Ralph Emerson McGill: Voice of the Southern Conscience

Article excerpt

Teel, Leonard Ray. Ralph Emerson McGill: Voice of the Southern Conscience. Knoxville: University of Tennessee Press, 2001. 576 pp. $24.95.

Ralph McGill, the Atlanta Constitution editor who stood for civil rights when it was unpopular and dangerous, now seems more symbol than flesh and blood. This biography, which took fourteen years to write, suggests reality was more complex.

McGill, who died in 1969 at seventy, spent decades trying to move the South toward the rebirth envisioned in the 1880s by Constitution editor Henry Grady. He made his case carefully, always conscious that he would lose his readers if he got too far ahead of them. For example, he at first argued for Southerners to live up to the promise of separate but equal by increasing funding for African-American schools. After Brown v. Board of Education in 1954, McGill applied a bedrock principle-laws must be obeyed-to argue for integrated schools. He pointed out that closing schools to resist integration would deny white children an education.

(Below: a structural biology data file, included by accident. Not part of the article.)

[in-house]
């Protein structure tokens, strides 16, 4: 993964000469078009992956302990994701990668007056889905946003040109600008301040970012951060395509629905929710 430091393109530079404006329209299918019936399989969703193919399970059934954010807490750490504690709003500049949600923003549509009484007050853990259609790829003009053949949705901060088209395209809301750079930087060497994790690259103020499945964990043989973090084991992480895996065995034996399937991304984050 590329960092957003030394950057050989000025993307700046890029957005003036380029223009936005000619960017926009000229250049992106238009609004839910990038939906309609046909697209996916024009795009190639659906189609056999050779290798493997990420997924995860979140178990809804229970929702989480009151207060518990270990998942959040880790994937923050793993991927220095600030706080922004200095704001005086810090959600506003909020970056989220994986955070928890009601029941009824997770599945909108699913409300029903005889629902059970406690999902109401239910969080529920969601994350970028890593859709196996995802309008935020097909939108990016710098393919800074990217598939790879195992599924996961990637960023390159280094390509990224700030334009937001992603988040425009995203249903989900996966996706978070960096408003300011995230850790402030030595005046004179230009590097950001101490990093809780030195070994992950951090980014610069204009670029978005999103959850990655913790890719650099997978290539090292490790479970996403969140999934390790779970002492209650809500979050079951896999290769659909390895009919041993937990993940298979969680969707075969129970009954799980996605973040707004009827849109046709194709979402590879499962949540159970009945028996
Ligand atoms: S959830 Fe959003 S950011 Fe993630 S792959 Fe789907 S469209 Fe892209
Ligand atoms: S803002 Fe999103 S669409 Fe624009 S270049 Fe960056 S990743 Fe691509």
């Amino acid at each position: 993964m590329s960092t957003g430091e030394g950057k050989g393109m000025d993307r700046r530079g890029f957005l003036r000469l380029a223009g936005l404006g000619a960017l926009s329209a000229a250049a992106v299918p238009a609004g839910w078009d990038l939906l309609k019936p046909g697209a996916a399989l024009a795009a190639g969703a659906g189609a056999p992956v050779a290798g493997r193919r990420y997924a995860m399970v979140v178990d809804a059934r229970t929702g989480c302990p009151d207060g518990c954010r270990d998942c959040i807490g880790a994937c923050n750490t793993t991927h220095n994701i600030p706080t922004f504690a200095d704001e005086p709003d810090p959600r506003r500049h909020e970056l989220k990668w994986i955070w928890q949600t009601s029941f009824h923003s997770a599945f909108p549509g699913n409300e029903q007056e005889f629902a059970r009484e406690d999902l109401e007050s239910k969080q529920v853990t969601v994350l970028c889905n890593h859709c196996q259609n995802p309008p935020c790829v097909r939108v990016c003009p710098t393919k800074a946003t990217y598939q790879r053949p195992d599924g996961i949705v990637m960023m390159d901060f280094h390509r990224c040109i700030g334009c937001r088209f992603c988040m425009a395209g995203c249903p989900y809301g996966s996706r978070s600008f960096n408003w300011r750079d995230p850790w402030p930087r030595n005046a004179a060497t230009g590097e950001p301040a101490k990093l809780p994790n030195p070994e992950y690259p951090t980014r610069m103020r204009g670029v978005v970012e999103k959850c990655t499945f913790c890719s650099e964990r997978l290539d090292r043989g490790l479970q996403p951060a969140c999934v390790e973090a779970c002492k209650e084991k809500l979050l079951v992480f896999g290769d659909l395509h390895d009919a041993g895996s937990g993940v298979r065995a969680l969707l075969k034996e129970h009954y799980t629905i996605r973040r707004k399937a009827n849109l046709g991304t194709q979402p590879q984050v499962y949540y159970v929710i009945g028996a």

McGill also politicked behind the scenes. In 1942, he was a key political advisor to Ellis Arnell, a young progressive who defeated Georgia's segregationist governor, Eugene Talmadge. McGill had publicly criticized Talmadge for years.

The book's most stunning revelation is McGill's secret relationship with J. Edgar Hoover. In 1955, Hoover named McGill a trusted cooperative for the special agent in charge in Atlanta. McGill would monitor "news and editorial content" published or broadcast by Cox enterprises, the owner of the Constitution, for negative material about the FBI. This relationship, which had begun in the 1940s, protected McGill from otherwise ruinous accusations that his support for civil rights made him a Communist. However, McGill's political and law enforcement activities demand more explanation than the book provides. His relationship with the FBI is particularly troubling given Hoover's hostility to civil rights.

The lack of interpretation is also apparent when confronting the central question in McGill's life-what made him different from many other Southerners who did not oppose segregation? There are hints. He was haunted by Nazi appeals to hatred that he witnessed during a 1938 trip to Europe. He returned home to crusade for expanded civil liberties in America and for extending free speech around the world. But Leonard Teel, a communications professor at Georgia State University, says little about why McGill could step outside Southern culture and make connections challenging that culture's norms. …